Canadian pop-rockers, The Honeyrunners, release the worldwide debut of their new music video for the single “Ghosts”. The track is a mash-up of New Orleans second line and Neo-Pop. The music is rooted in a bouncy rhythm, stitched together by Southern slide guitar, stride piano, and horn blasts teasing listeners’ sanity in a quilt of production that only grows more chaotic as the track rolls on.
Check out the video Ghosts here:
“We gathered friends from some of the hardest hit industries of the pandemic - nurses, musicians, small business owners, filmmakers - and asked them to scream point blank into a camera. It was the perfect allegory for Ghosts, a song built around anxiety. It was a catharsis for them, and I hope it will be for the viewer as well.”
“We write songs for the times we need them”, notes pianist and lead singer Dan Dwoskin, when asked about the insomnia-fueled lyrics of the track. “Ghosts is a song born out of stay-at-home anxiety, calling out the whispers in our head that keep us up at night,” Oh, you have those too? Itʼs common these days.
Dwoskin elaborates, “This album evolved from a self-conscious look at our own fears and challenges, to an encompassing question of ʻwhat really matters in our lives right now?ʼ. Our hope is that this record will help people recover from this challenging moment in time, accepting the heartache and growth that has washed over us all collectively in the last two years.”
Recording Ghosts at bassist Guillermo Subausteʼs Pacha Sound (Toronto) was a blessing for the band, taking the time to hone the mix the way they wanted it. Self-produced by Guillermo Subauste and Dan Dwoskin, the band was joined by a slew of local talent, including Canadian Soul-singer, Samantha Martin, who popped by the studio lending beauty and smoke to the dynamic chaos of the song.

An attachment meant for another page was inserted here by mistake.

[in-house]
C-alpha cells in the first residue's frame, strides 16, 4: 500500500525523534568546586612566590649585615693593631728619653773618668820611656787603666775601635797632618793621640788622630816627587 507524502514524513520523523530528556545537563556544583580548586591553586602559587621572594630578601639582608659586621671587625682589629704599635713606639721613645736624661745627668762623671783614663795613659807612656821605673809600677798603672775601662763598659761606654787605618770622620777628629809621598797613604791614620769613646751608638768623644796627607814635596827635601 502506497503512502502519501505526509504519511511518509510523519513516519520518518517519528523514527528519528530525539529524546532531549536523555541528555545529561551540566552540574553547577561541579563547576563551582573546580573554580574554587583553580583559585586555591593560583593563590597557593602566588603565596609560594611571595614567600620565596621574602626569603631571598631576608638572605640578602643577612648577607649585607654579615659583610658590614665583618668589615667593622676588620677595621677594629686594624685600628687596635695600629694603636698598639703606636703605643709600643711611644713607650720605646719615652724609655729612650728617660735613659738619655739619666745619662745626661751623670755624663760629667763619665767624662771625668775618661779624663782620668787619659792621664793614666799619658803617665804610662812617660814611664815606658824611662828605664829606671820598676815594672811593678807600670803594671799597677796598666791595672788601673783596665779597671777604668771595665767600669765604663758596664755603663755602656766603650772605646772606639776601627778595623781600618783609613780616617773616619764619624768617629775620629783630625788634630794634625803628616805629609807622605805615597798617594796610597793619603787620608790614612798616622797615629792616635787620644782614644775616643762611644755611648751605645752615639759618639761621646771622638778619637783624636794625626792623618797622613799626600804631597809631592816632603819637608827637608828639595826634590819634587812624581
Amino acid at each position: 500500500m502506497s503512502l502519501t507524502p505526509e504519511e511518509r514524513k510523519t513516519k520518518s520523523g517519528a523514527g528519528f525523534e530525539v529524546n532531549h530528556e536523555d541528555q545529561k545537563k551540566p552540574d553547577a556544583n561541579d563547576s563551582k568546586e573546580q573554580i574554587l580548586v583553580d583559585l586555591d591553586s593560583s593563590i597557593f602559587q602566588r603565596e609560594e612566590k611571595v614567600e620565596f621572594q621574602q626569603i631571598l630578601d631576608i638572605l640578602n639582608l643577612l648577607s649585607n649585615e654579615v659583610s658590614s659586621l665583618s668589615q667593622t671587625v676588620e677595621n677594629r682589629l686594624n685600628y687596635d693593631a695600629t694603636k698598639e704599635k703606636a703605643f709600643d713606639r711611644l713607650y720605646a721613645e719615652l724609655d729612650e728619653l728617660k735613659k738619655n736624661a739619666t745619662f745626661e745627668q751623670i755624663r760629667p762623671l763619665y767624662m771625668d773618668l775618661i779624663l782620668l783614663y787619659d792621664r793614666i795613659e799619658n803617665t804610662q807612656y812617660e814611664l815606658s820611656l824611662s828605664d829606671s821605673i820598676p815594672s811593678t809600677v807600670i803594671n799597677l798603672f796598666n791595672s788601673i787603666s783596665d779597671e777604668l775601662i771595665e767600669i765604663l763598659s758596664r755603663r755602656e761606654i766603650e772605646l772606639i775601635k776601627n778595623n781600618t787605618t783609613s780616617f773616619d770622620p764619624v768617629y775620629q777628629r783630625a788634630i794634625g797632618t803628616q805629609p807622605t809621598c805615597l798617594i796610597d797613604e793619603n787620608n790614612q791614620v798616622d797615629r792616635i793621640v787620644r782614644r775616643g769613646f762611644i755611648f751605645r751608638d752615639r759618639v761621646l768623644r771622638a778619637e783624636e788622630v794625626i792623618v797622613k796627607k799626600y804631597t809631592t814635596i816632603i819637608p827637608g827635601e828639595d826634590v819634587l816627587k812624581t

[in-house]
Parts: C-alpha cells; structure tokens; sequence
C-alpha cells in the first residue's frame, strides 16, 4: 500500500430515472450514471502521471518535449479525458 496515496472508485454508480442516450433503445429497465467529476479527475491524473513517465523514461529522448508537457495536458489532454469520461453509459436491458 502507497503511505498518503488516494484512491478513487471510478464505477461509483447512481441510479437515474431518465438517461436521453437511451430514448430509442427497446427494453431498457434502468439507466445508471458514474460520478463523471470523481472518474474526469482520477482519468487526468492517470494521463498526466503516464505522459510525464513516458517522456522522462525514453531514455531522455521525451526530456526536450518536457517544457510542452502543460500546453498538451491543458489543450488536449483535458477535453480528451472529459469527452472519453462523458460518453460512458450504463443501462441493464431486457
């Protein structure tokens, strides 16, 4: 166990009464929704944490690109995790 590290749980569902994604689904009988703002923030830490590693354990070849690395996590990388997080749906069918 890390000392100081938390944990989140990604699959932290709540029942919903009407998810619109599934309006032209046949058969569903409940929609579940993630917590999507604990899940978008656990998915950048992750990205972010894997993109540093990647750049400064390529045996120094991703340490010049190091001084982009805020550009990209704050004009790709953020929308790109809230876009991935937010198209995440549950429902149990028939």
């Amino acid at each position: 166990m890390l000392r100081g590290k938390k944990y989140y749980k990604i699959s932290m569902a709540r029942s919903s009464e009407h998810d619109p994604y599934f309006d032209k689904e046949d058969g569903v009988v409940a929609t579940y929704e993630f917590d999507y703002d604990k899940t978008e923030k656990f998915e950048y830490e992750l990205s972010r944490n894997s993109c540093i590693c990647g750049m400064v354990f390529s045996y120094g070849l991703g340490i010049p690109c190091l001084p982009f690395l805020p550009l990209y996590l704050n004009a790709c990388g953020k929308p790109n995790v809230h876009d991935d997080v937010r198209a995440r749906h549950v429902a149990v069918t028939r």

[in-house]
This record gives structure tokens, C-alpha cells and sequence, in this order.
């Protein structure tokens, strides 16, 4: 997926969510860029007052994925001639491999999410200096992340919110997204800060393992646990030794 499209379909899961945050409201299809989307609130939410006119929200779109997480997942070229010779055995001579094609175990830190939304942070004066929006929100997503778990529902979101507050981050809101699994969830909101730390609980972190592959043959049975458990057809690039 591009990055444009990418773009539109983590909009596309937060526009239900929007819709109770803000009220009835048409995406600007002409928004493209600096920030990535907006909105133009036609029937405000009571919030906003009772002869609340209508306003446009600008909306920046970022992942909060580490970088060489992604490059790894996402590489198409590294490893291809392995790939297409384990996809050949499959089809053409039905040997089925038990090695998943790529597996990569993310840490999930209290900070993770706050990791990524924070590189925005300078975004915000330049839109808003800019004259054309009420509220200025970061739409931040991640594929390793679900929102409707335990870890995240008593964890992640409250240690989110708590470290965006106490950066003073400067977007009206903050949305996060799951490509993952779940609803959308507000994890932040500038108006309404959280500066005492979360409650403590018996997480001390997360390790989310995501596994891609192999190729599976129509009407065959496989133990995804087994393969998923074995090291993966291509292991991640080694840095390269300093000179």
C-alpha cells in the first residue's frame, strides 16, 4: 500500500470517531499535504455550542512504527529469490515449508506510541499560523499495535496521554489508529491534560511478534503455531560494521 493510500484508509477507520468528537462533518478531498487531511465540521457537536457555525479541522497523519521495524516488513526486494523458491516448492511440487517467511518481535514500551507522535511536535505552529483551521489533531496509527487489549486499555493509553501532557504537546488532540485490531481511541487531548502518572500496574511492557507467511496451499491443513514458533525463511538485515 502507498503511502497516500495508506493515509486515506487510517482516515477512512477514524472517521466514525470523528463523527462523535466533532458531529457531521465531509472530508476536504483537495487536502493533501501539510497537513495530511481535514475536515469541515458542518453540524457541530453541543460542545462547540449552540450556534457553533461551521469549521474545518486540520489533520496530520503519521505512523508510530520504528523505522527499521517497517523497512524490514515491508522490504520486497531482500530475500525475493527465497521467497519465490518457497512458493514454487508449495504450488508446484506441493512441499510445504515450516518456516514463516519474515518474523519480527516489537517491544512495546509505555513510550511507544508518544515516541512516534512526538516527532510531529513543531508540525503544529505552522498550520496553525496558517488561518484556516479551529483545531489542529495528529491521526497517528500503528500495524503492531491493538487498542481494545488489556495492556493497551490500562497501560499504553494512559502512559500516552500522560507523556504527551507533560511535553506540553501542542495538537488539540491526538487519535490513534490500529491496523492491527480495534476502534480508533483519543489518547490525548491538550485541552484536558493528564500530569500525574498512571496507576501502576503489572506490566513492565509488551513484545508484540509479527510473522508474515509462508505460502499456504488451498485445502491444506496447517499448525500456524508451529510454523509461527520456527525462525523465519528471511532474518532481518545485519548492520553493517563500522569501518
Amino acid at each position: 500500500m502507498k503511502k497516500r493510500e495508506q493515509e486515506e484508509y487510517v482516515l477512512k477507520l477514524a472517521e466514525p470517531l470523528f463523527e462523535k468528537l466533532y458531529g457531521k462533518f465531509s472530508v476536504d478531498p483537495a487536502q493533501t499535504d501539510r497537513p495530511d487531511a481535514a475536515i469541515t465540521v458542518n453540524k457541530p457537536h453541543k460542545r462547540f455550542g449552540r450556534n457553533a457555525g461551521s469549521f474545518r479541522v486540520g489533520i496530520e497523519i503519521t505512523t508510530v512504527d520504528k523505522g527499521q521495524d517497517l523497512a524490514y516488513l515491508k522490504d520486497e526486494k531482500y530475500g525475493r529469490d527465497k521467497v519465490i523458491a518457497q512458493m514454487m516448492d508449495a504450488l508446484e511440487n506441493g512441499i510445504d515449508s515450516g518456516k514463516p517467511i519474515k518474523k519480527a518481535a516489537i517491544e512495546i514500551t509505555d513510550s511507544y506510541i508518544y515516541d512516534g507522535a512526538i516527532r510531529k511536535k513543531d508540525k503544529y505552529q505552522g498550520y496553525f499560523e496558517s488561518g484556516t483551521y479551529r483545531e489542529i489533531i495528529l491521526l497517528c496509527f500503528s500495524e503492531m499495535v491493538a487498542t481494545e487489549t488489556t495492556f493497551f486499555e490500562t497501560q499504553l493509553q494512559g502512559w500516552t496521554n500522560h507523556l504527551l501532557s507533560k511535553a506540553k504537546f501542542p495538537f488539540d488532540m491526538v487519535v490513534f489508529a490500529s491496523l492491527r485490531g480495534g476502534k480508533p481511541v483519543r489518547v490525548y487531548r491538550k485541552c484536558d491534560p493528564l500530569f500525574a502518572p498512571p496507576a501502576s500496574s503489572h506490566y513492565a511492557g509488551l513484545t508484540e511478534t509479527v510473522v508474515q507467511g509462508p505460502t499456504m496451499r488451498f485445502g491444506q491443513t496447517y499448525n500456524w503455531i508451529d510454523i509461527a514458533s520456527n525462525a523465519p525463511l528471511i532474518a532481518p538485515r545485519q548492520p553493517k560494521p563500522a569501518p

Who Knows Where Ghosts Come From?
Written and produced by Dan Dwoskin and Guillermo Subauste (aka, The Honeyrunners), Ghosts is a response to a public outpouring of anxiety and depression. Aher a year and a half of challenges in a broken music industry, the two musicians are well-acquainted with these feelings (as are most artists, to some extent), yet they are also acquainted with self-reinvention (as are most artists). The process was cathartic - writing and recording a song for people who need to feel they are not alone in this heaviness, surrounded by a world full of apathy. “We anchored the track to a heartbeat stomp & clap, underscored by NOLAesque shuﬀle drums.” It feels like home. Once the rhythm fell into place, the rest of the song came to life. It is no coincidence that the band toured to New Orleans in January 2020, showcasing at Folk Alliance International with the entire industry coming to a standstill shortly thereafter.
The Honeyrunners are a Northern take on Southern Americana – hot-blooded and rife with the poetry of heartache. Their energy is contagious on stage and on record; as are their stories. Their music suits fans of bands like The Lumineers, Bahamas, Alabama Shakes, Brandi Carlile, Elle King, Arkells, Nathaniel Rateliﬀ, and Leon Bridges to name a few. They are a melting pot of folk, blues, soul, pop, rock, punk, alternative, and jazz - which makes sense, because they are a cultural melting pot of personality.
The four-piece Toronto group (toting eleven members for larger shows) is fronted by Ottawa-born songwriter Dan Dwoskin (keys, lead vocals) and Canadian-Peruvian engineer/producer, Guillermo Subauste (bass, vocals). Newer additions to the lineup include the ever-soulful Conor Gains (electric guitar, vocals) and Toronto-born drummer and filmmaker, Lewis Spring (drums, percussion, vocals).
The Honeyrunners have toured North America coast-to-coast, fueled by song placements on commercials for Coca-Cola and Bacardi. Singles from the bandʼs earlier releases, EP I (2013) and EP II (2014) garnered heavy play on Canadian and US college radio stations, paving the road for live appearances on national television, Canadian music festivals, breweries, club circuits, and
Nashville-style backyard BBQʼs (a band favourite). They have been lucky to share stages with many friends and mentors, including The Sadies, The Trews, The Beaches, Jim Cuddy, Philip Sayce, Nick Waterhouse, King Khan, U.S.S., Grapes of Wrath, Skye Wallace and many more.
For more on The Honeyrunners check out: